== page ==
OBITUARIES

From ANIMAL PEOPLE, June 1998:

Edwardjohn Shumak, 22, of
Sharon, Wisconsin, eldest son of JES Exotics
wildlife sanctuary founder Jill Shumak, was
killed early on April 7 as he drove to work in
nearby Delavan. “A deer crossed his path at
the crest of a hill,” Jill Shumak said. “Edward
swerved to avoid it,” but the car flipped. He
was thrown 20 feet, dying “instantly, of massive
head trauma. We will be having a candlelight
ceremony on August 14, his birthday,”
she continued, “at 8 p.m. at the sanctuary.
His ashes will be buried here with his animal
friends. I could always count on Edwardjohn
when I needed help with the animals. My husband
Jim, younger son Corey, and I will miss
his ever-present smile, dancing eyes and
eagerness to assist anyone who needed it.”

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REVIEWS: Kratts’ Creatures

From ANIMAL PEOPLE, June 1998:

Kratts’ Creatures
with Martin Kratt, Chris Kratt, and Shannon Duff
PBS, 4:30 p.m. daily, school day afternoons and weekend mornings.

After Wolf Clifton, 7, saw one
episode of Kratt’s Creatures at his cousin
Eric’s house, on a local Public Broadcasting
System station that doesn’t reach here, there
was no peace until we’d figured out how to get
the program by satellite from KBDI-Denver.
There was still a conflict, in that because of
the difference in time zones, K r a t t ’ s
Creatures airs here an hour earlier than it’s
supposed to––soon enough after the end of
Wolf’s school day that he has to rush right in
the door and turn on the TV, and even then he
often misses the opening sequence.
But ANIMAL PEOPLE p u b l i s h e r
Kim Bartlett, Wolf’s mommy, is also his driver,
and was soon so hooked on K r a t t ’ s
Creatures herself that they rarely miss the start
of the original material.

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How EU pays “full regard to the welfare requirements of animals”

From ANIMAL PEOPLE, June 1998:

LONDON, BRUSSELS––A year after the 15
European Union member nations on June 18, 1997 signed a
binding protocol requiring them to recognize animals as “sentient
beings,” and to “pay full regard to the welfare requirements
of animals,” the practical value of it remains unclear.
No aspect of the protocol has been backed, as yet,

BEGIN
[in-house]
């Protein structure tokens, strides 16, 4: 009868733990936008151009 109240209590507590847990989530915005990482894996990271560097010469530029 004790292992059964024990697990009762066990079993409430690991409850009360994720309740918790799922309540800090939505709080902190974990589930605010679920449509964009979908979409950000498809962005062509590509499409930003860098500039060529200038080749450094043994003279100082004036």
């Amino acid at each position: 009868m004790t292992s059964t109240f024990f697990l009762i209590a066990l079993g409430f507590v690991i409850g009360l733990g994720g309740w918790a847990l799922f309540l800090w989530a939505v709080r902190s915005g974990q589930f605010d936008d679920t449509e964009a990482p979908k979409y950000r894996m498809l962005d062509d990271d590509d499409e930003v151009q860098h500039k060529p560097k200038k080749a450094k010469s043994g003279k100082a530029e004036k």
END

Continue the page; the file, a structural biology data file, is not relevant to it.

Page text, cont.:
by tough new international animal care and handling standards.
But neither has the protocol been shoved into a file
drawer and forgotten. Diplomats are dickering daily over a proposed
phase-out of battery caging for laying hens. Negotiations
also continue over livestock transportation requirements.
The outcome on each topic may be much less than
animal advocates seek, and perhaps even expect.

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House Speaker Gingrich favors research chimp retirement

From ANIMAL PEOPLE, June 1998:

SAN ANTONIO––Eight adult
chimpanzees and two infants, all nearly lifelong
residents of laboratory cages, scrambled
into new quarters at Primarily Primates on
May 7––some experiencing direct sunshine
and outdoor habitat for the very first time.
“This enclosure is one of the largest
ever built for the retirement of chimps used in
research,” said Primarily Primates president
Wally Swett. “The toddlers played chase and
tickle games. The males and females are
resolving their dominance hierarchy. They are
a troop for the first time in their lives, learning
how to be chimpanzees.”
The 10 chimps arrived at Primarily
Primates from the now closed Laboratory for
Experimental Medicine and Surgery In
Primates at New York University.

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1,001 tales of whales

From ANIMAL PEOPLE, June 1998:

MUSCAT, Oman––The 50th annual
meeting of the International Whaling
Commission opened on May 16 in Muscat,
Oman, but lasted just one Arabian night
before chairperson Michael Canny of Ireland
suspended proceedings from Sunday, May 17,
until at least Tuesday, May 19.
In the interim Canny hoped to
resolve an impasse resulting when Japan and
seven Caribbean nations led by Antigua
demanded that all votes be via secret ballot.
The U.S. and most European nations oppose